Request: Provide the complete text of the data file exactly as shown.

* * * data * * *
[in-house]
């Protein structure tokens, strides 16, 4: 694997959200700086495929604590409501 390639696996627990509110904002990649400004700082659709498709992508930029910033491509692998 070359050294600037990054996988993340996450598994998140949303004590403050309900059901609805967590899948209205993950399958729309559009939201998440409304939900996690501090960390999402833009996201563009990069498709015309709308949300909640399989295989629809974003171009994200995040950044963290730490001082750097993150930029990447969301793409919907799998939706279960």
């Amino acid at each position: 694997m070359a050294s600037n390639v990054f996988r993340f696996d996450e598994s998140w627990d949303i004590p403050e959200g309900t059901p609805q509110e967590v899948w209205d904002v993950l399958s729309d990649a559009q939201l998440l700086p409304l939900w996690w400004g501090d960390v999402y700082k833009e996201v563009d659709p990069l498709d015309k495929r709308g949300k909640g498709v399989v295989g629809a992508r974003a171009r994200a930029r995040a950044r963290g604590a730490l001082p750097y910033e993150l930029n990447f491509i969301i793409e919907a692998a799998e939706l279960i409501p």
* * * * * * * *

[in-house]
């Protein structure tokens, strides 16, 4: 694997959200700086495929604590409501 390639696996627990509110904002990649400004700082659709498709992508930029910033491509692998 070359050294600037990054996988993340996450598994998140949303004590403050309900059901609805967590899948209205993950399958729309559009939201998440409304939900996690501090960390999402833009996201563009990069498709015309709308949300909640399989295989629809974003171009994200995040950044963290730490001082750097993150930029990447969301793409919907799998939706279960």
């Amino acid at each position: 694997m070359a050294s600037n390639v990054f996988r993340f696996d996450e598994s998140w627990d949303i004590p403050e959200g309900t059901p609805q509110e967590v899948w209205d904002v993950l399958s729309d990649a559009q939201l998440l700086p409304l939900w996690w400004g501090d960390v999402y700082k833009e996201v563009d659709p990069l498709d015309k495929r709308g949300k909640g498709v399989v295989g629809a992508r974003a171009r994200a930029r995040a950044r963290g604590a730490l001082p750097y910033e993150l930029n990447f491509i969301i793409e919907a692998a799998e939706l279960i409501p």